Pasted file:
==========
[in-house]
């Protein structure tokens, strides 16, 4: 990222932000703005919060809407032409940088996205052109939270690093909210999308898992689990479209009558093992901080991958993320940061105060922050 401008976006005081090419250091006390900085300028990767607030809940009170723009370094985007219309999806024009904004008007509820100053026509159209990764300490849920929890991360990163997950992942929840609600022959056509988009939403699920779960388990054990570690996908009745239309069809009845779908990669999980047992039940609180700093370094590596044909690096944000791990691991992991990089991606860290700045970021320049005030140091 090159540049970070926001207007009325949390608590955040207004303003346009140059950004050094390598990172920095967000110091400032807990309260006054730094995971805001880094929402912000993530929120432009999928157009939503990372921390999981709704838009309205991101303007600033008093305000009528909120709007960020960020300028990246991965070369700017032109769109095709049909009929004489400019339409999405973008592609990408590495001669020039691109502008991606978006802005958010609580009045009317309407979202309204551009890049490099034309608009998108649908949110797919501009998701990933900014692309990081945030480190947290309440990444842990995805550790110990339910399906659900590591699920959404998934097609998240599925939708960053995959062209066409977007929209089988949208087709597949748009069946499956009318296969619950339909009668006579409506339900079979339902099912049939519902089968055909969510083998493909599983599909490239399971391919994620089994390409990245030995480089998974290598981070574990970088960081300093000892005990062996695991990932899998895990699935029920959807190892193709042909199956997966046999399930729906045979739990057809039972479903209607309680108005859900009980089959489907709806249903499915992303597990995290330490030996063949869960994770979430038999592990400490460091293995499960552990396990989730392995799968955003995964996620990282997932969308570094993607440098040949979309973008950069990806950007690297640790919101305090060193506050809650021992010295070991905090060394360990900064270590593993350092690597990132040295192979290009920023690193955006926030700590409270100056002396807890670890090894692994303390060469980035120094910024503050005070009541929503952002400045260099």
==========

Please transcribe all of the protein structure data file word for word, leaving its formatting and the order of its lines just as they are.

[in-house]
């Protein structure tokens, strides 16, 4: 990222932000703005919060809407032409940088996205052109939270690093909210999308898992689990479209009558093992901080991958993320940061105060922050 401008976006005081090419250091006390900085300028990767607030809940009170723009370094985007219309999806024009904004008007509820100053026509159209990764300490849920929890991360990163997950992942929840609600022959056509988009939403699920779960388990054990570690996908009745239309069809009845779908990669999980047992039940609180700093370094590596044909690096944000791990691991992991990089991606860290700045970021320049005030140091 090159540049970070926001207007009325949390608590955040207004303003346009140059950004050094390598990172920095967000110091400032807990309260006054730094995971805001880094929402912000993530929120432009999928157009939503990372921390999981709704838009309205991101303007600033008093305000009528909120709007960020960020300028990246991965070369700017032109769109095709049909009929004489400019339409999405973008592609990408590495001669020039691109502008991606978006802005958010609580009045009317309407979202309204551009890049490099034309608009998108649908949110797919501009998701990933900014692309990081945030480190947290309440990444842990995805550790110990339910399906659900590591699920959404998934097609998240599925939708960053995959062209066409977007929209089988949208087709597949748009069946499956009318296969619950339909009668006579409506339900079979339902099912049939519902089968055909969510083998493909599983599909490239399971391919994620089994390409990245030995480089998974290598981070574990970088960081300093000892005990062996695991990932899998895990699935029920959807190892193709042909199956997966046999399930729906045979739990057809039972479903209607309680108005859900009980089959489907709806249903499915992303597990995290330490030996063949869960994770979430038999592990400490460091293995499960552990396990989730392995799968955003995964996620990282997932969308570094993607440098040949979309973008950069990806950007690297640790919101305090060193506050809650021992010295070991905090060394360990900064270590593993350092690597990132040295192979290009920023690193955006926030700590409270100056002396807890670890090894692994303390060469980035120094910024503050005070009541929503952002400045260099």